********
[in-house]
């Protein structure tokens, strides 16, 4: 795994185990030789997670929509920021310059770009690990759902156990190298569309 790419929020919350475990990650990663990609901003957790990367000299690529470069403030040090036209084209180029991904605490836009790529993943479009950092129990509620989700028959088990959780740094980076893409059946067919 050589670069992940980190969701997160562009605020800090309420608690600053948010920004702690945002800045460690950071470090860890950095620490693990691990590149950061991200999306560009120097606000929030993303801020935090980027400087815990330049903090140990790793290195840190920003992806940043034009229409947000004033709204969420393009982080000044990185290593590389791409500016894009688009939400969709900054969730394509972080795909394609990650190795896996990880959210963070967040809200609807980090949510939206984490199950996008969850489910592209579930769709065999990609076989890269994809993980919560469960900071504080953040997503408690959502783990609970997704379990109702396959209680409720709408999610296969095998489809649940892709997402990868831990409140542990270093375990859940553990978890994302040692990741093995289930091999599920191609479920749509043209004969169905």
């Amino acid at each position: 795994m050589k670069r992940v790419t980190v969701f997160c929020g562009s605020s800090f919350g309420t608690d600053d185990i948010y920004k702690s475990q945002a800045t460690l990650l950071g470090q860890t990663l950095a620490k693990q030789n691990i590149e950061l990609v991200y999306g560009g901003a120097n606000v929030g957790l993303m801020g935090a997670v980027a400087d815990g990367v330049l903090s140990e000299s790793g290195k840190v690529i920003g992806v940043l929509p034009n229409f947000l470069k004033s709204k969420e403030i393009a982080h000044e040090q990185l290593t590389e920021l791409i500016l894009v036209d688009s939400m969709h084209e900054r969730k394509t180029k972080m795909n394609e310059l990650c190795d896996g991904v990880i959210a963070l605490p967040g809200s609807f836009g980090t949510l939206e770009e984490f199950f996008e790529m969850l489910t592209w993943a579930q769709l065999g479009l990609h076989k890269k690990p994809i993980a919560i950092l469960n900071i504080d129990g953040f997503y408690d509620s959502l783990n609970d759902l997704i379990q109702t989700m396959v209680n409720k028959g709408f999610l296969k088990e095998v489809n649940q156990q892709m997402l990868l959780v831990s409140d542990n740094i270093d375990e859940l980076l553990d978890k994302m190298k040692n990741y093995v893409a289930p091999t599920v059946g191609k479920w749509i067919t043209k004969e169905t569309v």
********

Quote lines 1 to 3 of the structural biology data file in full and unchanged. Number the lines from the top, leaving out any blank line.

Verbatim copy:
[in-house]
């Protein structure tokens, strides 16, 4: 795994185990030789997670929509920021310059770009690990759902156990190298569309 790419929020919350475990990650990663990609901003957790990367000299690529470069403030040090036209084209180029991904605490836009790529993943479009950092129990509620989700028959088990959780740094980076893409059946067919 050589670069992940980190969701997160562009605020800090309420608690600053948010920004702690945002800045460690950071470090860890950095620490693990691990590149950061991200999306560009120097606000929030993303801020935090980027400087815990330049903090140990790793290195840190920003992806940043034009229409947000004033709204969420393009982080000044990185290593590389791409500016894009688009939400969709900054969730394509972080795909394609990650190795896996990880959210963070967040809200609807980090949510939206984490199950996008969850489910592209579930769709065999990609076989890269994809993980919560469960900071504080953040997503408690959502783990609970997704379990109702396959209680409720709408999610296969095998489809649940892709997402990868831990409140542990270093375990859940553990978890994302040692990741093995289930091999599920191609479920749509043209004969169905």
């Amino acid at each position: 795994m050589k670069r992940v790419t980190v969701f997160c929020g562009s605020s800090f919350g309420t608690d600053d185990i948010y920004k702690s475990q945002a800045t460690l990650l950071g470090q860890t990663l950095a620490k693990q030789n691990i590149e950061l990609v991200y999306g560009g901003a120097n606000v929030g957790l993303m801020g935090a997670v980027a400087d815990g990367v330049l903090s140990e000299s790793g290195k840190v690529i920003g992806v940043l929509p034009n229409f947000l470069k004033s709204k969420e403030i393009a982080h000044e040090q990185l290593t590389e920021l791409i500016l894009v036209d688009s939400m969709h084209e900054r969730k394509t180029k972080m795909n394609e310059l990650c190795d896996g991904v990880i959210a963070l605490p967040g809200s609807f836009g980090t949510l939206e770009e984490f199950f996008e790529m969850l489910t592209w993943a579930q769709l065999g479009l990609h076989k890269k690990p994809i993980a919560i950092l469960n900071i504080d129990g953040f997503y408690d509620s959502l783990n609970d759902l997704i379990q109702t989700m396959v209680n409720k028959g709408f999610l296969k088990e095998v489809n649940q156990q892709m997402l990868l959780v831990s409140d542990n740094i270093d375990e859940l980076l553990d978890k994302m190298k040692n990741y093995v893409a289930p091999t599920v059946g191609k479920w749509i067919t043209k004969e169905t569309v």